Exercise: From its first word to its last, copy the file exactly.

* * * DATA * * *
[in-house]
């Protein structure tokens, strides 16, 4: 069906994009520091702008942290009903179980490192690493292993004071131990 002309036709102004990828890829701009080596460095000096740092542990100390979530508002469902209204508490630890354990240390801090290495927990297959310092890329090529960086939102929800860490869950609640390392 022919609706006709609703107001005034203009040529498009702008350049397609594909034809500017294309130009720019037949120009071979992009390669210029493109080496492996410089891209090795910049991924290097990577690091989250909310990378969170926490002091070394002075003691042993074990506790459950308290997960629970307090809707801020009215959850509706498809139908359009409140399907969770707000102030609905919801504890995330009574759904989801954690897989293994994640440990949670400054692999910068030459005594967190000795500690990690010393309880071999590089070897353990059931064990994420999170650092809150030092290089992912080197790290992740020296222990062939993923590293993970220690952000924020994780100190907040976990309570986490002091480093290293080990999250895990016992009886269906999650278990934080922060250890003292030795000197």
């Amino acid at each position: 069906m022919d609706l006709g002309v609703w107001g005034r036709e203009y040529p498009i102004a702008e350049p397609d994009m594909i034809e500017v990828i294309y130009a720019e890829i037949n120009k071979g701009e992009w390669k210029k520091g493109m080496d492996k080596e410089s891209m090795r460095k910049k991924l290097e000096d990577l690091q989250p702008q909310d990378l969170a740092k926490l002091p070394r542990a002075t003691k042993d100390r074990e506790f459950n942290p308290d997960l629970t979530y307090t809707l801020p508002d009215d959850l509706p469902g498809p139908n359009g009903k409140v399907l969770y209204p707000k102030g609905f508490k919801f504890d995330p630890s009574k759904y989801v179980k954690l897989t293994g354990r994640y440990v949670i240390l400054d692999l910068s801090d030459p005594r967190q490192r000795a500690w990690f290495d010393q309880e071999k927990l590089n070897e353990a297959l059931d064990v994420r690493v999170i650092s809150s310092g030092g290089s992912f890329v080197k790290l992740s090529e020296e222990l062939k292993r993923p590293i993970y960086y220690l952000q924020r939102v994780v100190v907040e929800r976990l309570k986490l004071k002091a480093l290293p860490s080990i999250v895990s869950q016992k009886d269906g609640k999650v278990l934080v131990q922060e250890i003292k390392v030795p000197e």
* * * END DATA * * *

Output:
[in-house]
């Protein structure tokens, strides 16, 4: 069906994009520091702008942290009903179980490192690493292993004071131990 002309036709102004990828890829701009080596460095000096740092542990100390979530508002469902209204508490630890354990240390801090290495927990297959310092890329090529960086939102929800860490869950609640390392 022919609706006709609703107001005034203009040529498009702008350049397609594909034809500017294309130009720019037949120009071979992009390669210029493109080496492996410089891209090795910049991924290097990577690091989250909310990378969170926490002091070394002075003691042993074990506790459950308290997960629970307090809707801020009215959850509706498809139908359009409140399907969770707000102030609905919801504890995330009574759904989801954690897989293994994640440990949670400054692999910068030459005594967190000795500690990690010393309880071999590089070897353990059931064990994420999170650092809150030092290089992912080197790290992740020296222990062939993923590293993970220690952000924020994780100190907040976990309570986490002091480093290293080990999250895990016992009886269906999650278990934080922060250890003292030795000197």
């Amino acid at each position: 069906m022919d609706l006709g002309v609703w107001g005034r036709e203009y040529p498009i102004a702008e350049p397609d994009m594909i034809e500017v990828i294309y130009a720019e890829i037949n120009k071979g701009e992009w390669k210029k520091g493109m080496d492996k080596e410089s891209m090795r460095k910049k991924l290097e000096d990577l690091q989250p702008q909310d990378l969170a740092k926490l002091p070394r542990a002075t003691k042993d100390r074990e506790f459950n942290p308290d997960l629970t979530y307090t809707l801020p508002d009215d959850l509706p469902g498809p139908n359009g009903k409140v399907l969770y209204p707000k102030g609905f508490k919801f504890d995330p630890s009574k759904y989801v179980k954690l897989t293994g354990r994640y440990v949670i240390l400054d692999l910068s801090d030459p005594r967190q490192r000795a500690w990690f290495d010393q309880e071999k927990l590089n070897e353990a297959l059931d064990v994420r690493v999170i650092s809150s310092g030092g290089s992912f890329v080197k790290l992740s090529e020296e222990l062939k292993r993923p590293i993970y960086y220690l952000q924020r939102v994780v100190v907040e929800r976990l309570k986490l004071k002091a480093l290293p860490s080990i999250v895990s869950q016992k009886d269906g609640k999650v278990l934080v131990q922060e250890i003292k390392v030795p000197e």